Number of entrance scholarships and awards and exit scholarships

This metric is no longer tracked.
Totals By Year
Population(s) Served

Adults, Ethnic and racial groups, Economically disadvantaged people

Related Program

Scholarship Programs

Type of Metric

Output - describing our activities and reach

Direction of Success

Increasing

Context Notes

TMCF awards scholarships to high-achieving, low-resource students attending America’s 47 publicly supported HBCUs, providing college access with a goal of graduating and entering sustainable careers.

Number of clients placed in internships

This metric is no longer tracked.
Totals By Year
Population(s) Served

Adults, Ethnic and racial groups, Economically disadvantaged people

Related Program

Leadership Development Program

Type of Metric

Output - describing our activities and reach

Direction of Success

Increasing

Context Notes

TMCF identifies, develops, and places students in internships with our partners. Those intern placements are reflected here. TMCF facilitates internships via our programs, but does not track those.

Goals & Strategy

SOURCE: Self-reported by organization

Learn about the organization's key goals, strategies, capabilities, and progress.

Charting impact

Four powerful questions that require reflection about what really matters - results.

TMCF supports America's 47 publicly-supported Historically Black Colleges and Universities (HBCUs), including medical and law schools, through a variety of strategies that make college accessible through affordability for high-achieving, low-resource, diverse students; build capacity amongst its member-schools, so they can provide the best education for their close to 300,000 students each year; and develop leadership qualities in students on these campuses, thereby helping them succeed in college and in future careers. TMCF understands that a college education is the best guarantee of financial stability, lifting low-resource, high-achieving students out of poverty, and creating a cycle that supports future homeownership, wealth-creation and future family education and success.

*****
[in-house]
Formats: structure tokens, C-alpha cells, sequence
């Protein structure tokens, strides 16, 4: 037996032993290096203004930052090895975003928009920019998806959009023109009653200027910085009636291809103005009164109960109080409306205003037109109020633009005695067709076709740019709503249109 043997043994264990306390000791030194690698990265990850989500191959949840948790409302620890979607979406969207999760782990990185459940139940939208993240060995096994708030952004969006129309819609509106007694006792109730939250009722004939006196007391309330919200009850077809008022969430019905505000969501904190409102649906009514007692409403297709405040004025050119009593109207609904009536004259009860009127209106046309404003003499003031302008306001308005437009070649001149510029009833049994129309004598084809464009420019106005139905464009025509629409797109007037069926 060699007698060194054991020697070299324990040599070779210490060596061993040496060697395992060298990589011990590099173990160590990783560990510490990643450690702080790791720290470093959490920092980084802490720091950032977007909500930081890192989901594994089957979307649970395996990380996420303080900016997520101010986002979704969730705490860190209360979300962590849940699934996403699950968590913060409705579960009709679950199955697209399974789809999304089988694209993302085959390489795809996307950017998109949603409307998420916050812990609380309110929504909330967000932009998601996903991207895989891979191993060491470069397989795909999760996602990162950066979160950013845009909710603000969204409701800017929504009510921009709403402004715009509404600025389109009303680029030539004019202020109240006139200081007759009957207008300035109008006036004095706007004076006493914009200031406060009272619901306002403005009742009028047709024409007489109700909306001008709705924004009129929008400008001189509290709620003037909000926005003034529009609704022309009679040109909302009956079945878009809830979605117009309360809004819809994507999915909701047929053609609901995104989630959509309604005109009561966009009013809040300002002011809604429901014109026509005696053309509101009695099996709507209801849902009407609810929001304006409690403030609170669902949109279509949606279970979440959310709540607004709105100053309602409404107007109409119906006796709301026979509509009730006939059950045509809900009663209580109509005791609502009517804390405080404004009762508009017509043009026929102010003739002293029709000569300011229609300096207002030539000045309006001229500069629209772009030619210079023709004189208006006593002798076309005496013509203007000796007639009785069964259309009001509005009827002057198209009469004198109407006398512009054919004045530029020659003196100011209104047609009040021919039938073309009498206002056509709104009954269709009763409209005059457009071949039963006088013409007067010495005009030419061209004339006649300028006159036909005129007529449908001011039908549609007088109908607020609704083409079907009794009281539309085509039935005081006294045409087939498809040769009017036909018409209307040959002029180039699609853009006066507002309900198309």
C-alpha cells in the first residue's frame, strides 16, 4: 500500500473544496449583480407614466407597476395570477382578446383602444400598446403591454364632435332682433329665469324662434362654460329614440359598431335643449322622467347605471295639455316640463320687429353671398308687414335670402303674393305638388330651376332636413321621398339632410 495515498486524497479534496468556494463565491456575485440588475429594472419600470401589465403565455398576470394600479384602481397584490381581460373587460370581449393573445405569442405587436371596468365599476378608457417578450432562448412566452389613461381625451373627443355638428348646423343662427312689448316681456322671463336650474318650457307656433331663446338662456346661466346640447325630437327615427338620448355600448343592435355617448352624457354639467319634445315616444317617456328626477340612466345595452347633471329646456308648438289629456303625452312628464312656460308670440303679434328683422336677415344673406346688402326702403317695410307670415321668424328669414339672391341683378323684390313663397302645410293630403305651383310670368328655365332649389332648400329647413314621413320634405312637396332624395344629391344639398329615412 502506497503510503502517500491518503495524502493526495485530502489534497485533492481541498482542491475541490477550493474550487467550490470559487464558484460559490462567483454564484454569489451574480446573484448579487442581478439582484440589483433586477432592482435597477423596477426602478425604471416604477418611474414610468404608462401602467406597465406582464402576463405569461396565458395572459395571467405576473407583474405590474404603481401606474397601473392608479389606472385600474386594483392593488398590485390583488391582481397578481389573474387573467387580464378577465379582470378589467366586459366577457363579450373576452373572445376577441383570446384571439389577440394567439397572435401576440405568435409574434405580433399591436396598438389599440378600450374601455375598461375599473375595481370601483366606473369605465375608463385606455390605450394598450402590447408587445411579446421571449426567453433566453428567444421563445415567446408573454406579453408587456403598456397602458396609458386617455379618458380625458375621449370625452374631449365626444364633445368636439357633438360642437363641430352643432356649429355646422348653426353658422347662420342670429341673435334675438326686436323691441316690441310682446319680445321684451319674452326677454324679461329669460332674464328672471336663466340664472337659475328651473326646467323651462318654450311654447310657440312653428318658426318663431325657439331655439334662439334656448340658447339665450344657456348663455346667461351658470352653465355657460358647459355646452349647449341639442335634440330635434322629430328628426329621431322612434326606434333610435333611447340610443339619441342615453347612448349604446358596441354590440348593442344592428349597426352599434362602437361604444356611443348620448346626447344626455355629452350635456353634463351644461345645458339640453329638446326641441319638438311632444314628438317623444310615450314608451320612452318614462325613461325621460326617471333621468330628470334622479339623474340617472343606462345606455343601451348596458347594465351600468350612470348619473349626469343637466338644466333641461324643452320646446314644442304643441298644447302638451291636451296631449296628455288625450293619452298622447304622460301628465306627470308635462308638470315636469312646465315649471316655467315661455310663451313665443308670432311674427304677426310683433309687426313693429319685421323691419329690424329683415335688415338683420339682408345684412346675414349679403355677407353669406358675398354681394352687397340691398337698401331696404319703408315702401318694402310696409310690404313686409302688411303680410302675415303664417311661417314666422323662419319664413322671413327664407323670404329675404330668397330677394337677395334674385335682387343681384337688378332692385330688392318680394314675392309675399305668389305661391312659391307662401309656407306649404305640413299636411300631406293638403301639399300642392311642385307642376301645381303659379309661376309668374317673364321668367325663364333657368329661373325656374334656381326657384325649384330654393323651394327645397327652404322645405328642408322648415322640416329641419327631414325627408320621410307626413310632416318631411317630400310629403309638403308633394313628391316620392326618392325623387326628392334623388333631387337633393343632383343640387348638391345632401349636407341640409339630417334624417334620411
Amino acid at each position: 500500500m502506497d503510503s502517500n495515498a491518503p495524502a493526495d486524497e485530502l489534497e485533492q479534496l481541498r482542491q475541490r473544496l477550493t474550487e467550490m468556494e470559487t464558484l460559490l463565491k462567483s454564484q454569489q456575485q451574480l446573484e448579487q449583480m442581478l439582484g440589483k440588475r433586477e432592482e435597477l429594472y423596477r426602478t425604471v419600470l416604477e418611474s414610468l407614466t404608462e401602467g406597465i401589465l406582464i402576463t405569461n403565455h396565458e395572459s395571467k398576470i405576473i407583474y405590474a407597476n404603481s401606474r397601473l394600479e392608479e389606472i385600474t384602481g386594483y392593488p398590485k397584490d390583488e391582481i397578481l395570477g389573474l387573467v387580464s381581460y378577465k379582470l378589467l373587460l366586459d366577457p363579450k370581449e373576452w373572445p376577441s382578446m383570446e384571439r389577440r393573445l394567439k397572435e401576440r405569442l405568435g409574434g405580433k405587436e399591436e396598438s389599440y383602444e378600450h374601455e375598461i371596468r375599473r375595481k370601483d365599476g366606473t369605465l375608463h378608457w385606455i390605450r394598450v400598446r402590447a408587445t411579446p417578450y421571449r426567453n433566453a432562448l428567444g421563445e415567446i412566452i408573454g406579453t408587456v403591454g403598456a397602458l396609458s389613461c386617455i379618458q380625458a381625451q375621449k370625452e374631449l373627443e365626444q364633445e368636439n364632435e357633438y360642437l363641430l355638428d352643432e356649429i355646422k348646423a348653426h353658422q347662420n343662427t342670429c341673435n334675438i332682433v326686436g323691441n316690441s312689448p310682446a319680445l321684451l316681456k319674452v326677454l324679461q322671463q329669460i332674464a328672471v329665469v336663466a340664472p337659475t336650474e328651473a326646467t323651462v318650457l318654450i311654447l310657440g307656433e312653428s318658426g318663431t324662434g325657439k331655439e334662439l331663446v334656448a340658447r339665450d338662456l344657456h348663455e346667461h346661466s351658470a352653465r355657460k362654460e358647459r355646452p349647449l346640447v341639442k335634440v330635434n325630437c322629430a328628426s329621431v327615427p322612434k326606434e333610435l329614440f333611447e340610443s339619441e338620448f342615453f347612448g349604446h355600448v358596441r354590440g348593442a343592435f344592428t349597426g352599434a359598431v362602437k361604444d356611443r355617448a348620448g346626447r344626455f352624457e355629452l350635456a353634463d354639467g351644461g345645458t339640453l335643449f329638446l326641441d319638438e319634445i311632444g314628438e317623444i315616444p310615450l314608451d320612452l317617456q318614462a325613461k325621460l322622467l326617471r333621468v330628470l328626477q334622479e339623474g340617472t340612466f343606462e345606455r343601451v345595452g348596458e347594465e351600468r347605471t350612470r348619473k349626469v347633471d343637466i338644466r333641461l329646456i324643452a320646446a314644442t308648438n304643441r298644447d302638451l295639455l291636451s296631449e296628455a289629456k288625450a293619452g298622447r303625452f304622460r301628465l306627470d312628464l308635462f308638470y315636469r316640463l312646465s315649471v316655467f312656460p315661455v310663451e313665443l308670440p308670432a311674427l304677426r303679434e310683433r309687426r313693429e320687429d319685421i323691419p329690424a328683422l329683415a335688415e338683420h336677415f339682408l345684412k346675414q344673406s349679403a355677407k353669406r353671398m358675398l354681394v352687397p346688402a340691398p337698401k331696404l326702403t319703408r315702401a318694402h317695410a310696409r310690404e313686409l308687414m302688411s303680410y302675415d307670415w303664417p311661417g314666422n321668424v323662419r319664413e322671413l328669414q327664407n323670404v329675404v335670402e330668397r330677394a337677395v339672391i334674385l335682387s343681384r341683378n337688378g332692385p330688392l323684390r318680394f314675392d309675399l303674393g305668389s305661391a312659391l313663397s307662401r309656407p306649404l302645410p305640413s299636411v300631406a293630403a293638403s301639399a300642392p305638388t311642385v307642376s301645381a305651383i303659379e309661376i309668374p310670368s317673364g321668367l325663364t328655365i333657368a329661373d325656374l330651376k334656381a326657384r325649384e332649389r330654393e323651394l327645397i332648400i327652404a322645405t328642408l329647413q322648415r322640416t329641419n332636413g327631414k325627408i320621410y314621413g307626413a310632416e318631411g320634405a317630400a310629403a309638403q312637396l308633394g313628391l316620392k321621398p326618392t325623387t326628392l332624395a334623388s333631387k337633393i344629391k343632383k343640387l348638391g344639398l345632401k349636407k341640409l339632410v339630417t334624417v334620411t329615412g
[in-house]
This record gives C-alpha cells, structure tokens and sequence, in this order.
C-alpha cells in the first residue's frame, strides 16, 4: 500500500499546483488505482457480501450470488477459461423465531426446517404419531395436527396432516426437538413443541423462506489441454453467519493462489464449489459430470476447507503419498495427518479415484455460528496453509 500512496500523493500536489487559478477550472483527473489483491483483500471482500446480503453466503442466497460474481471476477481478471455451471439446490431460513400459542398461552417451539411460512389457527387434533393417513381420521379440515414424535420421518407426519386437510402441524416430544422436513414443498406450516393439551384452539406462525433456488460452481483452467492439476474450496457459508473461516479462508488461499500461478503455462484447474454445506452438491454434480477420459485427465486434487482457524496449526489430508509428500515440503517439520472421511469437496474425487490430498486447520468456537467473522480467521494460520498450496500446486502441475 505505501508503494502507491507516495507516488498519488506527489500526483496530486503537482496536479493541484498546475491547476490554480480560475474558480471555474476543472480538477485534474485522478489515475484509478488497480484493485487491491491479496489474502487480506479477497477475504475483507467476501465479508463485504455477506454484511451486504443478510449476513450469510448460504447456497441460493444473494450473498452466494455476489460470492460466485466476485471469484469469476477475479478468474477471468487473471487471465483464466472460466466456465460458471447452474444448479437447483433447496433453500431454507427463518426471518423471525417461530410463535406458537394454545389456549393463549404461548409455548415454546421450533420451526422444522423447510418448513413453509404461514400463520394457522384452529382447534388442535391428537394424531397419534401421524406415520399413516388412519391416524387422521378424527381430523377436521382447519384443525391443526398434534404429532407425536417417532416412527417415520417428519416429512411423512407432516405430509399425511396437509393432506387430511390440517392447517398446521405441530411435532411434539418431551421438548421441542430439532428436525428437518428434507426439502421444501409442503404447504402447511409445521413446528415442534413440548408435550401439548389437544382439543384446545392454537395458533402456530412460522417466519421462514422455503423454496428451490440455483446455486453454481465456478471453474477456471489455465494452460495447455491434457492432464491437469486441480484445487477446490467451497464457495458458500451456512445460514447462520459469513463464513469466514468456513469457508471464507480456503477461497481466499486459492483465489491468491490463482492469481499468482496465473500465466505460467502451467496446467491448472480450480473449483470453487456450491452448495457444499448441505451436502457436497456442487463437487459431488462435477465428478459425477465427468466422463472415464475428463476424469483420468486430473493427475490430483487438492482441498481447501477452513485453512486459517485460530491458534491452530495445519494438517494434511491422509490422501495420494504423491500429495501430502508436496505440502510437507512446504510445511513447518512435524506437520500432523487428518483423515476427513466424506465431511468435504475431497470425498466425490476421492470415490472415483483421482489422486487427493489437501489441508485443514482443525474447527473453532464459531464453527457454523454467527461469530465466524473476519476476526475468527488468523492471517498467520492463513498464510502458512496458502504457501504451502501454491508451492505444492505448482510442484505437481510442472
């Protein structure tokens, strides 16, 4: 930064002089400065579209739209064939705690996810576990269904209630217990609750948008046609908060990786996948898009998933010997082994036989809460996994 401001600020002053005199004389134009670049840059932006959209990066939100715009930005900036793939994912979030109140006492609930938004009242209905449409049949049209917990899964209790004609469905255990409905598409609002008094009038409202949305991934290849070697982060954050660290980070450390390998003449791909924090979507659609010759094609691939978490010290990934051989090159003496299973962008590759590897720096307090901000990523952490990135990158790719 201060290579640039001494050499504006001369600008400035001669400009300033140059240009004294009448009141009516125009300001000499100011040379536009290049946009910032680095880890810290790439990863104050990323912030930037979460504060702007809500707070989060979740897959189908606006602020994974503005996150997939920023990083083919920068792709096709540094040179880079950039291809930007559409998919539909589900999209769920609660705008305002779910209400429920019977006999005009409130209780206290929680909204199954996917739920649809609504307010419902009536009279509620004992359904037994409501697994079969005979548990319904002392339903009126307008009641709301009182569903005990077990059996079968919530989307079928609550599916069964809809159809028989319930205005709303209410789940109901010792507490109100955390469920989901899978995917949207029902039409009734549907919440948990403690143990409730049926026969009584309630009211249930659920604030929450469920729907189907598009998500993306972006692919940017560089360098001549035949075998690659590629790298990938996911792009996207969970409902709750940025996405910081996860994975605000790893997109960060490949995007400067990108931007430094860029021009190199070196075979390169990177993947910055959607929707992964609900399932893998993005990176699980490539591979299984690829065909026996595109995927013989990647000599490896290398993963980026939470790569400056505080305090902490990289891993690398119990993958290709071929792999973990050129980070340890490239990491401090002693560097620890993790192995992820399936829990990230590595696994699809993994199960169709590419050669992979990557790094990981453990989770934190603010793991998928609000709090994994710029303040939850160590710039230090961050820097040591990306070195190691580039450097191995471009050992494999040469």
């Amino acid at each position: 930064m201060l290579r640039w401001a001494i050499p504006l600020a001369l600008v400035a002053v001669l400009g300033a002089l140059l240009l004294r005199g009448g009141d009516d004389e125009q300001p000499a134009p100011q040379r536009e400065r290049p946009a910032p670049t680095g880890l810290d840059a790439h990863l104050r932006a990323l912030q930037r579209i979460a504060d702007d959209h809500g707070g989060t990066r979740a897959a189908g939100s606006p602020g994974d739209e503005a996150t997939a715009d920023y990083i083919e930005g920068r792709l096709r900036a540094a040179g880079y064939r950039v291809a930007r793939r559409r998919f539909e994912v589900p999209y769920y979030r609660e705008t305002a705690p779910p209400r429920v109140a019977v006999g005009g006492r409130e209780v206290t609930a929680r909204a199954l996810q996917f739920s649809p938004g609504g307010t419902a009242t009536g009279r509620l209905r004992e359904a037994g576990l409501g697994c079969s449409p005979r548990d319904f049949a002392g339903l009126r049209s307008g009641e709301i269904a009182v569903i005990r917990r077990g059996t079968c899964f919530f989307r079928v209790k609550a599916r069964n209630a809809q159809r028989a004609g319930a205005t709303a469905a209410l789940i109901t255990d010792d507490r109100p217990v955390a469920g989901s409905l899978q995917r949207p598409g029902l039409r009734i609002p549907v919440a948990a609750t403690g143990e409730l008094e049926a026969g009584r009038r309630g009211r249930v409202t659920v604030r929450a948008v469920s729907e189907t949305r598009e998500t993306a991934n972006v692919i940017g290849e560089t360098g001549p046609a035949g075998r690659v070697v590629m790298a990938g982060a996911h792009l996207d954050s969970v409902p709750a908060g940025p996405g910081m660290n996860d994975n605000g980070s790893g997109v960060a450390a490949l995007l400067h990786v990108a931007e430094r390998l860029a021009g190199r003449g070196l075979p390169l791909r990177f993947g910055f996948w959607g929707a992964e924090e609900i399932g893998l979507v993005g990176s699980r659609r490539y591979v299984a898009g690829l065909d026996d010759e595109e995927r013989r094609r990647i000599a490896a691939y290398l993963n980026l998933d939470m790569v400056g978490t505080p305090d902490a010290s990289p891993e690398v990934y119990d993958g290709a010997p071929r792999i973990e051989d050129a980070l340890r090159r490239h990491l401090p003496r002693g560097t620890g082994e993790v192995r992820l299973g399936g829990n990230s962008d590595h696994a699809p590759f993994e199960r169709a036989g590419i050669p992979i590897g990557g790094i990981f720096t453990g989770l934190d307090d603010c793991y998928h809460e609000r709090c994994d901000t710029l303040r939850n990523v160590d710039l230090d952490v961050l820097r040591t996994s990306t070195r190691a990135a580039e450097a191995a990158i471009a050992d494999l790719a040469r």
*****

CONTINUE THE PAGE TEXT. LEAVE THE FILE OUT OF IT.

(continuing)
Through its programs, TMCF seeks to:

1. Increase access to college for low-income/low-resource, high-achieving students
2. Increase college persistence and graduation rates at publicly-supported HBCUs
3. Train and support teachers for high-need urban and rural communities - to improve the pipeline of college-ready high school students
4. Increase workforce diversity through partnering with companies and government agencies to link quality, top-tier students to professional internship and employment opportunities that they would not otherwise have
5. Improve publicly-supported HBCUs through training and introduction of best practices across the spectrum - from administration to education

Through all of these strategies, TMCF seeks to decrease the racial wealth gap by supporting HBCU students, who can change the economic trajectory of their families and communities through college completion and success in economically sustainable careers.

TMCF also is addressing racial inequity in corporate American through partnering with major Fortune 500 corporations to build dedicated HBCU talent development pipelines, that includes soft skill training, internships, mentoring, and other programs that help to prepare students to succeed long-term in corporate careers.

TMCF is preparing tomorrow's leaders today through programs that:

• Provide scholarships to low-income and first generation students, so they can remain in college and graduate
• Strengthen HBCUs so they can provide top-quality education
• Train future leaders to excel through our Leadership Institute and other leadership development programs
• Connect highly qualified member-school students with top-tier employment opportunities that they might not otherwise be able to access
• Ensure quality and retention of teachers graduating from our member-schools
• Open new opportunities internationally through our global initiatives
• Spark entrepreneurship and innovation at select TMCF member-schools

Since COVID-19, TMCF has expanded its efforts to provide scholarships to low-income HBCU students who did not have the resources to meet unexpected costs of moving, and who lost income due to the pandemic.